“Biological activity” as used herein refers to a measurable function of an ENaC, including but not limited to, maintenance of a sodium gradient across the membrane, changes in ion flux, changes in membrane potential, current amplitude, voltage gating, sensitivity to chlorhexidine, amiloride, or its analogs, stimulation by bretylium, novobiocin, or guanidinium ions, binding to subunit-specific monoclonal antibodies, and the like.

The present invention is based on the discovery that the human salty taste receptor is an epithelial sodium ion channel. It is thus an object of the present invention to use the precise molar ratios of the ENaC subunits and to reconstitute the ENaCs in a lipid bilayer in order to identify compounds that modulate the biological activity of the ENaCs. In particular it is an object of the present invention to use the precise molar ratios of the salty taste receptor subunits to reconstitute the salty taste receptor in the a lipid bilayer in order to identify compounds that modulate the biological activity of the salty taste receptor and to identify compounds that modulate salty taste perception in human beings. Without intending to be limited to any particular theory or mechanism of action, it is believed that a passive influx of sodium ions through epithelial sodium channels in certain taste receptor cells causes a change in intracellular ion balance leading to a depolarization, ultimately resulting in neurotransmitter release, which in turn produces a perception of salty taste.

In one aspect, the invention provides assays to identify compounds that bind and/or modulate the human salty taste receptor. The methods comprise assembling at least one epithelial sodium ion channel in a lipid membrane, wherein the epithelial sodium ion channel comprises an alpha, beta, gamma, or delta subunit, contacting the at least one ion channel with a test compound in the presence of sodium or lithium, and determining a modulation of the biological activity of the at least one epithelial sodium ion channel in the presence of the test compound relative to the biological activity of the at least one subunit in the absence of the test compound.

Where the biological activity of the sample containing the test compound is higher than the activity in the sample lacking the test compound, the compound is an agonist. If the activity of the sample containing the test compound is lower than the activity in the sample lacking the test compound, the compound is an antagonist.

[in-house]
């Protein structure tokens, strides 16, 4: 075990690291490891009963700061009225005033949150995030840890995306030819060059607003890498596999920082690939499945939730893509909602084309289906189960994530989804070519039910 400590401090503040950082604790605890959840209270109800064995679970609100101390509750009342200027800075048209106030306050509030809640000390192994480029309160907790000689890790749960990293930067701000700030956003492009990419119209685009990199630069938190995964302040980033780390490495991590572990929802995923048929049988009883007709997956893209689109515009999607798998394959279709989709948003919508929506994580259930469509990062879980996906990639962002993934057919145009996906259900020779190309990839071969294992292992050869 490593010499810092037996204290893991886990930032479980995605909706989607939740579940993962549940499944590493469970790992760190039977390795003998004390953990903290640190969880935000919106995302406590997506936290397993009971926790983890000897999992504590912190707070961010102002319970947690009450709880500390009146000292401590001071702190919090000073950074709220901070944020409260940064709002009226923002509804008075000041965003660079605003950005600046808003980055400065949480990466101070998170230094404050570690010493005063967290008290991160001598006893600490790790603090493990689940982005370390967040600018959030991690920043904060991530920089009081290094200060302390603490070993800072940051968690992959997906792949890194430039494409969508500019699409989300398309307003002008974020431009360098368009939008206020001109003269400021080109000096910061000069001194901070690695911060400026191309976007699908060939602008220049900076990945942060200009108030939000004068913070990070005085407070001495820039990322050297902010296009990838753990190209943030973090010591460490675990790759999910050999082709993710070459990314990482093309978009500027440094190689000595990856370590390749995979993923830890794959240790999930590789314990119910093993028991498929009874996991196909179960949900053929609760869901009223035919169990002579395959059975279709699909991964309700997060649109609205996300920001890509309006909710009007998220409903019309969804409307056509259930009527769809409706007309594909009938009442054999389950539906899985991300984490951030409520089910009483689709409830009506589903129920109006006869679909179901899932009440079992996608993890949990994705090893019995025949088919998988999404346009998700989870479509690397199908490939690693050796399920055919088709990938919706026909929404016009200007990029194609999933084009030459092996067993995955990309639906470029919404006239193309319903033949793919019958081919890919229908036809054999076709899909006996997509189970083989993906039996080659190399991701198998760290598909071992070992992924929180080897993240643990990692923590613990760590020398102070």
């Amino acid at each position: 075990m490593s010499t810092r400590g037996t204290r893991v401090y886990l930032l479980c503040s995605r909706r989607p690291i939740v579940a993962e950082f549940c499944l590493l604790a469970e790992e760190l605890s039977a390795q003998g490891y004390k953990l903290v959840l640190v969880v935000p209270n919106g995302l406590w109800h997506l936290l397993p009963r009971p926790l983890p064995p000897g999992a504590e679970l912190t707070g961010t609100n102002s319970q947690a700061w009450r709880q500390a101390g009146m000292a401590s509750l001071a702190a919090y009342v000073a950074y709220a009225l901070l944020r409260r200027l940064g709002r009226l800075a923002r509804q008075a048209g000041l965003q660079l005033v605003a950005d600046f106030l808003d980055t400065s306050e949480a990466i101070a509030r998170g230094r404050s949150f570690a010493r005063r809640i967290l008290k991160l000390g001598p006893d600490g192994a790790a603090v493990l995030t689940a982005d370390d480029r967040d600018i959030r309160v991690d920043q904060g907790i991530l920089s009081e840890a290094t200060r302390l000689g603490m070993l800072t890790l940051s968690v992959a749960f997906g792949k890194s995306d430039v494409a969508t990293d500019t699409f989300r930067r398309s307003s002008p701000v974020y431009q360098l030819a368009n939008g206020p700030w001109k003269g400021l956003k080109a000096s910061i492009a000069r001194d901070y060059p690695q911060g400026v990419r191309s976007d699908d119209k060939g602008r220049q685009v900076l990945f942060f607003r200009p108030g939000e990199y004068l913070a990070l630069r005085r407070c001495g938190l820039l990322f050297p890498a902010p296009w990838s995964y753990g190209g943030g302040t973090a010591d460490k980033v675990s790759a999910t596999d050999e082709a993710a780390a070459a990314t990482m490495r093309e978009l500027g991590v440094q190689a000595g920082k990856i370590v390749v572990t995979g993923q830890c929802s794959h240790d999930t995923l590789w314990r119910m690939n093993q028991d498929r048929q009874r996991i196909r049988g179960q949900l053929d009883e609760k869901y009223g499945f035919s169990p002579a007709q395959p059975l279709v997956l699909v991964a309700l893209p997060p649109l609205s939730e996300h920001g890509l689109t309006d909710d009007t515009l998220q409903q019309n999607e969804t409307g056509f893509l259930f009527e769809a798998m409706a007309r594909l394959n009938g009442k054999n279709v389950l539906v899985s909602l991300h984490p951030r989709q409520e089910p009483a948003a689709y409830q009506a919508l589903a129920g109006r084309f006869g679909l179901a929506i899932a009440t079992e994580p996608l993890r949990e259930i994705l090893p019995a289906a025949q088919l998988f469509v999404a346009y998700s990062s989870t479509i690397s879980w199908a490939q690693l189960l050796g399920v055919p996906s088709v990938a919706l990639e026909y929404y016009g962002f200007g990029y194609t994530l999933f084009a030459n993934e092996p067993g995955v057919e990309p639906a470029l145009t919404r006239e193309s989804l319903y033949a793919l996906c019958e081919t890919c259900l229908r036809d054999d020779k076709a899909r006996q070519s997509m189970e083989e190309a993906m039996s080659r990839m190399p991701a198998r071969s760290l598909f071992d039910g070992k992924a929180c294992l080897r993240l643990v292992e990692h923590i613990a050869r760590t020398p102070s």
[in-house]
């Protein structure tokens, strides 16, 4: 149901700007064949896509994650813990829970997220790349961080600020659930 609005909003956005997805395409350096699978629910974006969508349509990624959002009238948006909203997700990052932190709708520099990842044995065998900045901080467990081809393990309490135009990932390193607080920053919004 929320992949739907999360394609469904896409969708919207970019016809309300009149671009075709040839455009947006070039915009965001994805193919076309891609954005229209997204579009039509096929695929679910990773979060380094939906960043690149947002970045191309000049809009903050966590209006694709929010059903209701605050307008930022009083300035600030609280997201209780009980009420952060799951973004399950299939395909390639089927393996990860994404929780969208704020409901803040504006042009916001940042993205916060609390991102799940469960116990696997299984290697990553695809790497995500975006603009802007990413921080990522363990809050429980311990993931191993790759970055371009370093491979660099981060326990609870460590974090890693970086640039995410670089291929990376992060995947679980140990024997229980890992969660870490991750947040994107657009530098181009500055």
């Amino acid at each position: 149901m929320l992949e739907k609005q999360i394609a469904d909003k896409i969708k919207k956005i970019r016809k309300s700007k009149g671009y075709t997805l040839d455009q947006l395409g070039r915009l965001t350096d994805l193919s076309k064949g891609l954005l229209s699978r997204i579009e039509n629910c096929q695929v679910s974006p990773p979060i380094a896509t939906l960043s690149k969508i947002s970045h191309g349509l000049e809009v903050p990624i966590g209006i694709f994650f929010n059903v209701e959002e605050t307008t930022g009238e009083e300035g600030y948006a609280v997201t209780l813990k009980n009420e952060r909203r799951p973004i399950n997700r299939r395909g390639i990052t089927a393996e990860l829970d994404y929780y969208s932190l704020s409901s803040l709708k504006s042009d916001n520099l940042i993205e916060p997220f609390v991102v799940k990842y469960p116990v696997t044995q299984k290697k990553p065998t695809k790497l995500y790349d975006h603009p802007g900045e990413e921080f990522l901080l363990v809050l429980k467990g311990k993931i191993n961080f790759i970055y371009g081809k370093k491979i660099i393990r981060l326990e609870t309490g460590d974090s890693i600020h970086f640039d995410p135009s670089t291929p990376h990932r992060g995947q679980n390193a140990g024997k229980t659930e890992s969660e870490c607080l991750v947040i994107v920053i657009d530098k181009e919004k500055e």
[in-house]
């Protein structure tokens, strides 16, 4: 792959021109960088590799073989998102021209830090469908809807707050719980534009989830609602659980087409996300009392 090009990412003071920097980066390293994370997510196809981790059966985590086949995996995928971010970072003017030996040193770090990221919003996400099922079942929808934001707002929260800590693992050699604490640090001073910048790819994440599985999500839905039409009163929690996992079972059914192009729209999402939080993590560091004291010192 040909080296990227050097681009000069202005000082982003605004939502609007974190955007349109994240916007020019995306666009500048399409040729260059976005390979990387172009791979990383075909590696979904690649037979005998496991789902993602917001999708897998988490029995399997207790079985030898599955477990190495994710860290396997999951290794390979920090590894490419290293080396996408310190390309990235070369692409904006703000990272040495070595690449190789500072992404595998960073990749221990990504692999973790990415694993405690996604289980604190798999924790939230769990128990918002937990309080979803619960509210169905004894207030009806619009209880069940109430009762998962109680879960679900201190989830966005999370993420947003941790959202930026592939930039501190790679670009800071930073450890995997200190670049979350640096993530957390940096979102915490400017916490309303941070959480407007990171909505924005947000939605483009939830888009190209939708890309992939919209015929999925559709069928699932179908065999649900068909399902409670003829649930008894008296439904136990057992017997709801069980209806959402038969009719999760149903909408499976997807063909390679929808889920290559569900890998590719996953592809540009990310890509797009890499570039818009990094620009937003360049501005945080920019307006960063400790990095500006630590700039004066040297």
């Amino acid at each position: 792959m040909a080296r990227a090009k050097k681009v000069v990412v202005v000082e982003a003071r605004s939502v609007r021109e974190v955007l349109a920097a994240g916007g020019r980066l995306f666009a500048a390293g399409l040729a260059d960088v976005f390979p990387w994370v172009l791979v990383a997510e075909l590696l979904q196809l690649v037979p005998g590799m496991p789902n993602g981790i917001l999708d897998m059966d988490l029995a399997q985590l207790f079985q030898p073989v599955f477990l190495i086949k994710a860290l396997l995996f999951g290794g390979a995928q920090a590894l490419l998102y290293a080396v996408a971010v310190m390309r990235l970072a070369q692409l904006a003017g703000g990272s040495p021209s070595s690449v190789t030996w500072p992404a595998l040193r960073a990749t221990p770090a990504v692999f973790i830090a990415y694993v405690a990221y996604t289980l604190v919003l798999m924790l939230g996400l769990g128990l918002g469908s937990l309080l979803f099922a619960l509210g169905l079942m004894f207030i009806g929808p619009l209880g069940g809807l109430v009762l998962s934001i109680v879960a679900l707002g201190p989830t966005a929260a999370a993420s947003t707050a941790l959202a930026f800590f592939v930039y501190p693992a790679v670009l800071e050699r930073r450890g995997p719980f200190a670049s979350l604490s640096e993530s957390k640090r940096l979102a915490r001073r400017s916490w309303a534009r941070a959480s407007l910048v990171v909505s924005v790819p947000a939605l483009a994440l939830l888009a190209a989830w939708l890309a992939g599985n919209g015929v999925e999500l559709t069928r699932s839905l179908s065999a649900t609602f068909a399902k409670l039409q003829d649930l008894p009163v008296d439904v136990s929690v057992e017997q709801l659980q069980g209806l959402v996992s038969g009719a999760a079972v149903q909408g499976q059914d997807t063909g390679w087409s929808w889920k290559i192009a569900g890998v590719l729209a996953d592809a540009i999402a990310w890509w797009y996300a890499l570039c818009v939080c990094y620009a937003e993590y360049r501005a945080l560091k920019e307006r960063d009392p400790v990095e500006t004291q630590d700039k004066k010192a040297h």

Epithelial sodium ion channels are heteromultimeric complexes that are comprised of different subunits. Various subunits of ENaC have been identified, and include, without limitation, the alpha subunit, the beta subunit, the gamma subunit, the delta subunit, and the epsilon subunit. The ENaC subunits may derived from any species, however, mammalian ENaC subunits are preferred and the most preferred species is human. Examples of nucleic acid sequences encoding human ENaC subunits and the deduced amino acid sequences are provided herein. Other subunits with amino acid sequences that are substantially homologous or which represent isoforms of the subunit proteins may be used in practicing the invention. Amino acid sequences that are “substantially homologous” are at least protein sequences that are from about 80% to about 100% identical to the sequence provided herein for the subunit sequence. More preferably, the sequences are about 85% to about 100% identical. Most preferably, the sequences are about 90%, 91%, 92%, 93%, 94%, 95%, 96%, 97%, 98%, 99%, or 100% identical to the reference sequence provided herein for the subunit.

Representative nucleotide sequences encoding human alpha subunit, human beta subunit, human gamma subunit, and human delta subunit are provided as SEQ ID NO:1, SEQ ID NO:3, SEQ ID NO:5, and SEQ ID NO:7, respectively. The deduced amino acid sequences for human alpha subunit, human beta subunit, human gamma subunit, and human delta subunit are provided as SEQ ID NO:2, SEQ ID NO:4, SEQ ID NO:6, and SEQ ID NO:8, respectively. In a preferred aspect for the salty taste receptor, the delta subunit comprises a cysteine at position 532 with respect to SEQ ID NO:8. The delta receptor with Cys532 is shown in SEQ ID NO:9. Such substitution may arise due to a alteration in the triplet codon from tac to tgc (with respect to that shown in SEQ ID NO:7) and results in a change from tyrosine (Tyr) to cysteine (Cys).

In some aspects, the ENaC is comprised of at least one alpha subunit, at least one beta subunit, and at least one gamma subunit (e.g., (α)1(β)1(γ)1). In other aspects, the ENaC is comprised of at least one alpha subunit, at least one beta subunit, at least one gamma subunit, and at least one delta subunit. In other aspects, the ENaC is composed of two alpha subunits, one beta subunit, one gamma subunit (α2βγ). In other aspects, the ENaC is composed of three alpha subunits, three beta subunits, and three gamma subunits ((α)3(β)3(γ)3). In another aspect, the ENaC comprises an epsilon subunit and at least one other subunit such as an alpha subunit, beta subunit, delta subunit, gamma subunit, or combinations thereof. In still other aspects the ENaC comprises a plurality of beta subunits. In a preferred aspect, the ENaC is comprised of at least one beta subunit, at least one gamma subunit, and at least one delta subunit (the salty taste receptor). The most preferred aspect is an ENaC comprising at least one beta, at least one gamma, and at least one delta subunit (e.g., (β)1(γ)1)(δ)1 in which the delta subunit contains Cys532.